The horizontal line of view is turned through two 45 degree angles to drop vertically onto the horizon of the View. As the View is circular these two mirrors (angled much like a pentaprism in a single lens reflex camera) have to be curved round it to form truncated cones. The observer inserts his head from below through the central hole as before.  Some method of lighting the View is neccessary, and a window in the angle between the two mirrors is suggested. This also has to be curved into a truncated cone.

The finished object is rather complex and difficult to constuct,  nothing being rectangular, and  the  exact dimentions were arrived at by graphical trial and error. Accurate conical mirrors in particular are a substantial technical problem. It is thus open to question whether such a device could have been constucted at all by the producers of the Fisheye View, and it is certain it could not have been economically mass produced, as the mirrors would have had to be made from highly polished speculum metal. One could perhaps envisage a single example as an attraction in an optics gallery, much like Hoogstraten's Cabinet.

A rough half scale version has been constucted out of cardboard and mirrored Melinex plastic film to check that the effect is correct. The result, though not very good due to problems with the mirror fixings distorting the mirror, were sufficient to prove the principal. One problem could not be assessed, and that is the effect of binocular vision. Ideally the viewing position should be a single point (as in figure 1), and it is difficult to know if having two eyes either side the ideal point would produce a confusing effect in the full size version. The further back the viewing position is the less this is important, but the current design in fact puts the observer as far forward as possible in order to get the closest (and therefore largest) image and so that when the head is turned the axis of rotation is at the centre of the circle.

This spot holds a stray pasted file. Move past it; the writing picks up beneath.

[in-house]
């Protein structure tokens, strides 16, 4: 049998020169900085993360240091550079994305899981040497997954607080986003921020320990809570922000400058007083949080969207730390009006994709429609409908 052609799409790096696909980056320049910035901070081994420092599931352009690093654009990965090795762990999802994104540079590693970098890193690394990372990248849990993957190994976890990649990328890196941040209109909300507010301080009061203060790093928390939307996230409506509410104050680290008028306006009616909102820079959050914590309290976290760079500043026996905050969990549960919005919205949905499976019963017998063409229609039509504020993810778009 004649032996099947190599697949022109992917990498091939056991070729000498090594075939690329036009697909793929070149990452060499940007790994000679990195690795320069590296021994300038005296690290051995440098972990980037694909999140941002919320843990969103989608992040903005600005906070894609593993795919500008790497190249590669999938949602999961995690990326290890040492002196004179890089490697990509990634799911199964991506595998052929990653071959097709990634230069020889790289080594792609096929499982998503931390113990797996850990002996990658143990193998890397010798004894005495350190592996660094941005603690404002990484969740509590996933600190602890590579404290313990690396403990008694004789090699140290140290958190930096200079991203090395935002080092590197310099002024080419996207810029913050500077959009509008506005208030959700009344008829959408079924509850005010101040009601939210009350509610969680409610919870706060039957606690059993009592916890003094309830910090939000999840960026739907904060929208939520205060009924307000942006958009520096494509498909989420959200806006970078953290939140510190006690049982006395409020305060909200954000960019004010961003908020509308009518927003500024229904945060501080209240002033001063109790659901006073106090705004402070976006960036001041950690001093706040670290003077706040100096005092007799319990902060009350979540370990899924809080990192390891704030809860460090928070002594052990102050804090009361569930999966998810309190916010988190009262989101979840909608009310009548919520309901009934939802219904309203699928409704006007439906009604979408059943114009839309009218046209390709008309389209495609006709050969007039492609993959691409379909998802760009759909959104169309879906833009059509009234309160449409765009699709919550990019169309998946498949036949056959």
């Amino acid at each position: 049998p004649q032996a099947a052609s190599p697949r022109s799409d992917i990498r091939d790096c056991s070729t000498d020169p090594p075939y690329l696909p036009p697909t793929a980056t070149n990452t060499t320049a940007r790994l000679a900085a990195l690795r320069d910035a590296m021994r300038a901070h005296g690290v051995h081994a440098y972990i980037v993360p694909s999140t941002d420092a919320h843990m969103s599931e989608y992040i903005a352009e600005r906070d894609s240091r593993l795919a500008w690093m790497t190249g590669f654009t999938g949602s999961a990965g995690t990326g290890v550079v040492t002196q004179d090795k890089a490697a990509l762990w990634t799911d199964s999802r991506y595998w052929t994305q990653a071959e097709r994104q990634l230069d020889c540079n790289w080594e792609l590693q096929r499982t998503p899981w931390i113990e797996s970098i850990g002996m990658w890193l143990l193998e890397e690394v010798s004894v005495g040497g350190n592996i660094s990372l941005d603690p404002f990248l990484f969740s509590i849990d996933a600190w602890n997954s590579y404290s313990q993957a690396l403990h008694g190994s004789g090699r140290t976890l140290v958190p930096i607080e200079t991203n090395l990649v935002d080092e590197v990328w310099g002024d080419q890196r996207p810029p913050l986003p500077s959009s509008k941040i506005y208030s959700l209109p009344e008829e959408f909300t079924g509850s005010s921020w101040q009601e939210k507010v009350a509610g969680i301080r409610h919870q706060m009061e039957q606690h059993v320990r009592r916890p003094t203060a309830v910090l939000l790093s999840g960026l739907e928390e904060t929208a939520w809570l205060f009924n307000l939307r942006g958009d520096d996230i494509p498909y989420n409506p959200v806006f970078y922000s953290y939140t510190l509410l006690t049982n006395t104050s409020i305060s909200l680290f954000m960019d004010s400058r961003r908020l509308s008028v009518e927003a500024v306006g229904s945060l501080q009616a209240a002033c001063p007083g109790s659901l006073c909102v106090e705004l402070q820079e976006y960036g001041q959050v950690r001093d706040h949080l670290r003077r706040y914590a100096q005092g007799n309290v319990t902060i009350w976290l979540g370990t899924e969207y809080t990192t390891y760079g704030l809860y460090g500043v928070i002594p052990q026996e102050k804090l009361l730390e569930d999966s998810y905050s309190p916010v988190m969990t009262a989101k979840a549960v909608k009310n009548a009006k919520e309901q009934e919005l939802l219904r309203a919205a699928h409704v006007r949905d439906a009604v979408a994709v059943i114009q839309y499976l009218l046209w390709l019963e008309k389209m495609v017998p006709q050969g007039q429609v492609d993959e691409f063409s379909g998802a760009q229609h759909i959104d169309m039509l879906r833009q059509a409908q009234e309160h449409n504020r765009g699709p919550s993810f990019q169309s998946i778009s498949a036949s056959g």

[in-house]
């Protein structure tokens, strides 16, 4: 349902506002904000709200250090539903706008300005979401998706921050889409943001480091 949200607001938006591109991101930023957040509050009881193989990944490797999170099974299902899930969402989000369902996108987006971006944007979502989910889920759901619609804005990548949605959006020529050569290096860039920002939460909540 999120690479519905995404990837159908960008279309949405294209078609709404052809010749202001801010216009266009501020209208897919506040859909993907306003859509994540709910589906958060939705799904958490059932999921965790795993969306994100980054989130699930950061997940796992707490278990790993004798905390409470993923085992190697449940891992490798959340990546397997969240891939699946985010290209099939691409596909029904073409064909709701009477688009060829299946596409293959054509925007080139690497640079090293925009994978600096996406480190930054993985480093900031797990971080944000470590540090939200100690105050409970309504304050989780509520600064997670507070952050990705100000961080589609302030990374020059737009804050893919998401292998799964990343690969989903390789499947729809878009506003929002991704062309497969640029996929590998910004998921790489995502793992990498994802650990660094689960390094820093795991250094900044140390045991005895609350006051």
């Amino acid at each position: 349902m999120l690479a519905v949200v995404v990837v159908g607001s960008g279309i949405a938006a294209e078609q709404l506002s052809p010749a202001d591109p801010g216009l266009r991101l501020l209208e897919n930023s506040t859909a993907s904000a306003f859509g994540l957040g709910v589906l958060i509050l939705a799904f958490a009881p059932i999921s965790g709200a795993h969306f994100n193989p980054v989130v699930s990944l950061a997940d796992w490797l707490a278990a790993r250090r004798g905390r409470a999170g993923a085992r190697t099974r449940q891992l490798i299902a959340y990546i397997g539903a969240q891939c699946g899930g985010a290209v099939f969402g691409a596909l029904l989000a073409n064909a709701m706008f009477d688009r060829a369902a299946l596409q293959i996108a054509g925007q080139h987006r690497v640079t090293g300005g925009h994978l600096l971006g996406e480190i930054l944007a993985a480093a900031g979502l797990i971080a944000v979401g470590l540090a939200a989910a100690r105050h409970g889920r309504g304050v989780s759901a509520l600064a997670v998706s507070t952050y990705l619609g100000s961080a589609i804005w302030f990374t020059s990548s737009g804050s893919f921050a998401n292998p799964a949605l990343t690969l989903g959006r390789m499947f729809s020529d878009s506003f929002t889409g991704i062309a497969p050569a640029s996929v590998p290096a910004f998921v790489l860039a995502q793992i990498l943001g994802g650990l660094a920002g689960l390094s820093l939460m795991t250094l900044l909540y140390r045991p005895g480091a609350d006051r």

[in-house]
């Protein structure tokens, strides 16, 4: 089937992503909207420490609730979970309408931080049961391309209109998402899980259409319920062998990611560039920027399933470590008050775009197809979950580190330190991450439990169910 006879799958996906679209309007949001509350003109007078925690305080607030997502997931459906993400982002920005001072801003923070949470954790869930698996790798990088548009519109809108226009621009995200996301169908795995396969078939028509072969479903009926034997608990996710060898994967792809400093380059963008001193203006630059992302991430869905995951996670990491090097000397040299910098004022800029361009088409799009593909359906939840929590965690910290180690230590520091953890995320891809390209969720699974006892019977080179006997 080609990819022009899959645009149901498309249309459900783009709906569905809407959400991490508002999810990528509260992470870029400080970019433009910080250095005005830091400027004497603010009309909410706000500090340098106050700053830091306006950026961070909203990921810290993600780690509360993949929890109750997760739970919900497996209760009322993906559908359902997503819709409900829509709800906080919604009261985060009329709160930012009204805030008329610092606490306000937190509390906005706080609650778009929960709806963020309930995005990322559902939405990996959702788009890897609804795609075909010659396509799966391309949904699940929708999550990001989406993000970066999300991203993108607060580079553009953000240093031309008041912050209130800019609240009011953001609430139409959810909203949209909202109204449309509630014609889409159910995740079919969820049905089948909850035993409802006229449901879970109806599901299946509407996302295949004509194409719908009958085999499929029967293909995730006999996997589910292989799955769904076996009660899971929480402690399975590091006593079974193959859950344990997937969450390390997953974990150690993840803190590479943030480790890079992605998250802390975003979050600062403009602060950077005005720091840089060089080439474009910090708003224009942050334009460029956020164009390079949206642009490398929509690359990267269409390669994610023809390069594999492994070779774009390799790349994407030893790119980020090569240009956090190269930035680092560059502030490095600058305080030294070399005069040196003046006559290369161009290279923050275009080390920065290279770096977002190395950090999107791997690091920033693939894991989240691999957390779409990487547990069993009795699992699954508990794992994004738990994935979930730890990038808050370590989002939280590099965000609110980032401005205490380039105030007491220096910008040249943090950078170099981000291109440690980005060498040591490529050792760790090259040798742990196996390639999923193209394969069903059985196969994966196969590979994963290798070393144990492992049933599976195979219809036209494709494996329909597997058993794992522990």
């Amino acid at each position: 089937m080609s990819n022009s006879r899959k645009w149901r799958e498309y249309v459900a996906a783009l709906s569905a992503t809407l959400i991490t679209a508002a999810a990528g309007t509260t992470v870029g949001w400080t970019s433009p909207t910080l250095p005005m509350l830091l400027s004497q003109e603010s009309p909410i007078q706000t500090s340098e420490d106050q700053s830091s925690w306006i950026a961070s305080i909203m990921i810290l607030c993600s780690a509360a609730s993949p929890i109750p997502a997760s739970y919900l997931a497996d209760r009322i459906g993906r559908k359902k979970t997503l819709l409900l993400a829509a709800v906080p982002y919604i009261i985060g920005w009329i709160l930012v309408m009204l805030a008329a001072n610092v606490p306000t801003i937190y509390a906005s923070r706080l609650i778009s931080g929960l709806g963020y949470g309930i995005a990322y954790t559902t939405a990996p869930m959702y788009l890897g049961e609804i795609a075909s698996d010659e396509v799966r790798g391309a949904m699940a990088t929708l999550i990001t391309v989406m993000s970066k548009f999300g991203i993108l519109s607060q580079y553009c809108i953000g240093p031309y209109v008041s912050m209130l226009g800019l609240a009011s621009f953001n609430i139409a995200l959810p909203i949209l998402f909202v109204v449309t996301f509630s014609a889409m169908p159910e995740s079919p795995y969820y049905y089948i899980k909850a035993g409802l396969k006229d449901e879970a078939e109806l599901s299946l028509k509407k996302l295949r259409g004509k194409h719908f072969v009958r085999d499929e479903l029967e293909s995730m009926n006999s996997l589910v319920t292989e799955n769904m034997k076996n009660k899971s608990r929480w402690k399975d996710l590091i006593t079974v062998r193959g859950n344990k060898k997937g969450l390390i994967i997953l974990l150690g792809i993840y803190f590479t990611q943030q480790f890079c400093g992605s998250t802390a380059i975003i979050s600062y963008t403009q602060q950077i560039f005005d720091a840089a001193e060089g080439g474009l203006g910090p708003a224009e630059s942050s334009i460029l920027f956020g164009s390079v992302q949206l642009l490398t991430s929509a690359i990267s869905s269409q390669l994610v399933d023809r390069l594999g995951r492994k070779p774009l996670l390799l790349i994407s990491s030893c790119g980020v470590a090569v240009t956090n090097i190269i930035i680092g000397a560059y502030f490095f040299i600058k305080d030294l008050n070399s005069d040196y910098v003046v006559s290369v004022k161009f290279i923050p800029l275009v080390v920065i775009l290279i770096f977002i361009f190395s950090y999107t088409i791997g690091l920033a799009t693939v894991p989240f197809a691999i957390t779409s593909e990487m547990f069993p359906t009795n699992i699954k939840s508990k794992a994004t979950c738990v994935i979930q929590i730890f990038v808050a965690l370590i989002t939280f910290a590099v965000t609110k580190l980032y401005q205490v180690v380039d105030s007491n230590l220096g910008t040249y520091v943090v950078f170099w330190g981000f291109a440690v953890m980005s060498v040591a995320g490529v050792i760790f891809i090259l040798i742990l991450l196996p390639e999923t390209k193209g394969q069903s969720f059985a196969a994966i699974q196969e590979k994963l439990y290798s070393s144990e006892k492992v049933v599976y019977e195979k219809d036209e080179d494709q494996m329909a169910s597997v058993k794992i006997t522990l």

A full sized professionally constructed version would give a unique time-slip into London's Victorian past from an unatainable viewing position (one can no longer peer out from beneath the Golden Ball since the recent renovation). A comparison fisheye photograph could also be attempted of a view which has transformed since the blitz.

However, without some forgotten attic disgorging a tarnished set of truncated cones, along perhaps with Horner's original working drawings, it is impossible to say if the Fisheye Viewer was ever originally constucted - only that it could have been.



Copyright 1988. Roger Morgan is an Architect with an interest in anamorphs and perspective.


Back